You would be hard-pressed to find a woman with the achievements and accolades of Baroness Virginia Bottomley DL. With an extensive career in politics and business, Bottomley’s story is one that depicts the rise of women in leadership, both in politics and business.
As chair of the board and chief executive officer practice at executive headhunting firm OB International Search Limited (Odgers Berndtson), trustee of The Economist Newspaper Limited, chancellor of the University of Hull, non-executive director at Smith & Nephew PLC, and a member of the international advisory council of Chugai Pharmaceutical Co., Ltd, her experience in the upper echelons of business is extensive.
Bottomley, who is also a member of the House of Lords, addressed members of the British Chamber of Commerce in Japan at The Peninsula Tokyo on 22 September. She explained how boards can achieve more balance and diversity, and presented arguments in support of this.
A woman’s will
Based on her work for Odgers Berndtson, Bottomley said that firms are looking to fill the gaps in skills and to bring together different people who are going to fit. But, she noted, the terms of that conversation have changed.
“You want me to talk about balance on the board, but we don’t talk about balance so much anymore; we talk about diversity and inclusion”, she explained.
When acting as a member of the supervisory board for Akzo Nobel N.V. from 2000 to 2012, she said she was the only woman on the board. “You look like a strange and rather frightening person”, she laughed. But this situation has changed drastically.
She highlighted the progression from when Marjorie Scardino DBE became the first female chief executive officer of a FTSE 100 firm in 1997, when she took the position at Pearson plc, to today’s seven female FTSE 100 chief executive officers.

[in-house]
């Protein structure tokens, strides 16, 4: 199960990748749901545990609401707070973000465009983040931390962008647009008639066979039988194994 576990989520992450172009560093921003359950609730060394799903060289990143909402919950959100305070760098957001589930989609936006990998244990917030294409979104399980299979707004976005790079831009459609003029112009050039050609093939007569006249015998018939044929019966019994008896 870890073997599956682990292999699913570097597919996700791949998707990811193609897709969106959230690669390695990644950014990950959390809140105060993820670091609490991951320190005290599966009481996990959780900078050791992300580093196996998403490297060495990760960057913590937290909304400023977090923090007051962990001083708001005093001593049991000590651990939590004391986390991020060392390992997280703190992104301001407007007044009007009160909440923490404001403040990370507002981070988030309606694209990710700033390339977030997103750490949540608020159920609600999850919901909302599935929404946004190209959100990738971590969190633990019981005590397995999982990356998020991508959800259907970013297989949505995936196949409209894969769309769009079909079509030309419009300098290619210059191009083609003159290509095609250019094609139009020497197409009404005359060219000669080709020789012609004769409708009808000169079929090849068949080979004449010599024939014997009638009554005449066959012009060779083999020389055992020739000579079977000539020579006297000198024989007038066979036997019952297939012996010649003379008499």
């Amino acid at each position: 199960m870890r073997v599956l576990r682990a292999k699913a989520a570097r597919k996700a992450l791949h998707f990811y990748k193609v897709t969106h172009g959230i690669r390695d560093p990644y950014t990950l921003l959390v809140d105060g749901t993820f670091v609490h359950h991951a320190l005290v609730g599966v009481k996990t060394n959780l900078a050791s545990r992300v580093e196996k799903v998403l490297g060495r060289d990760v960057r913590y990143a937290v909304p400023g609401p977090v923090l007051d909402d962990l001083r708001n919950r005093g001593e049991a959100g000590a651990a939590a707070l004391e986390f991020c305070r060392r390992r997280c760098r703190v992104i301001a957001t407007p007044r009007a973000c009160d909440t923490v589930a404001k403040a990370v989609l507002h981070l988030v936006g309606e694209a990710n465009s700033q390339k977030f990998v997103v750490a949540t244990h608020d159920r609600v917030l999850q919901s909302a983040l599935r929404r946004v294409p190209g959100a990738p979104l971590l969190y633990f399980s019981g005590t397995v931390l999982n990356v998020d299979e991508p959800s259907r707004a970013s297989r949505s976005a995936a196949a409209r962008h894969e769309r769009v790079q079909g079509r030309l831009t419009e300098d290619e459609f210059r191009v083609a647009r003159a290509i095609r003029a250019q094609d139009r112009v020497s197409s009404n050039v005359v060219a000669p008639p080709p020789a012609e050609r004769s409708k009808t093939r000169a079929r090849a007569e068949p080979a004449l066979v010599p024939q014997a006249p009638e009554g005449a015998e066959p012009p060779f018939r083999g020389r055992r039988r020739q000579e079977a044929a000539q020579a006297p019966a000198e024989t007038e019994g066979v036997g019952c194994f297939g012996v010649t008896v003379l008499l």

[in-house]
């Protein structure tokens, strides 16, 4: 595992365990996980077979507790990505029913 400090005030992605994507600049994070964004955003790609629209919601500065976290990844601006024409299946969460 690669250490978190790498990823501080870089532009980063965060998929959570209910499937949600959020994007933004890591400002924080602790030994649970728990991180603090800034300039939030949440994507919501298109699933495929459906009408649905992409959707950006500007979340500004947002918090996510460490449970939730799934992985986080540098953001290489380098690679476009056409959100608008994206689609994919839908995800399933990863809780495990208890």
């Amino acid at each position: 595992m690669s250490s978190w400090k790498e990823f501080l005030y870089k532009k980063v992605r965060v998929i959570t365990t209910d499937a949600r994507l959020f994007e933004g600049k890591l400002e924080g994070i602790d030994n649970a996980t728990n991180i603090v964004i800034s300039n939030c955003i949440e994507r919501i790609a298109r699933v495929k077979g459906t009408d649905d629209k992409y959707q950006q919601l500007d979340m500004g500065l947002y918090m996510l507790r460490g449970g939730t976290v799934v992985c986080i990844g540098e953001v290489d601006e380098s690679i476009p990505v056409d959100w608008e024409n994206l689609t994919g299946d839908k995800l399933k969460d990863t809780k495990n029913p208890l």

“The barrier has been broken—it’s not a majority, but it’s coming up to 10%”, she said.
Here, with Tokyo Governor Yuriko Koike and the appointment of Kanako Kikuchi as representative director and president of GlaxoSmithKline K.K. (GSK), female leadership is beginning to pick up speed as well. But there are still some deeper issues acting as barriers to women taking on leadership roles.
“One of the problems as to why women don’t develop their careers is because they sort of say no”, she explained. “They like to be encouraged and mentored and so they stand back”.
During the question-and-answer session, Yukimi Ito, head of the Communication Division at GSK, spoke about the tendency of Japanese women to be respectful and shy, something deeply rooted in the education system.
“Japanese women are told to be three steps behind men, and still there are some generations that believe in that”, she said. “What’s your advice, and how can we encourage those shy ladies to be more proactive, demonstrate their skills and talk about it?”
Bottomley recalled the time when she was first asked by Margaret Thatcher, the then-prime minister, to become the minister of state for the Department of Health. “I had spoken about defence, transport, anything not to do with education or health, nothing girly—I was sort of being very masculine—so I said I don’t know anything about it.
“Now, a man would have said, ‘Prime Minister, I’ll bring a clear mind to the problem’. I mean, a man would never say, ‘I know nothing about it’—how pathetic”, she laughed.
“I’ve got a great thing about women: never apologise”, she said. “I often say to women in the UK, stop whining and start winning”.
As Japanese and international firms look further afield, the relevance and value of an international advisory council is second to none. Having global input, debate and influence was something that Bottomley stressed. “It gives those firms [international] perspectives, it gives challenge, it gives debate”, she explained.
Referencing McKinsey & Company research, she suggested that there is a strong case for businesses to pay attention to cultural sensitivity.
“You have to have people who can work with different cultures in different countries in different ways”.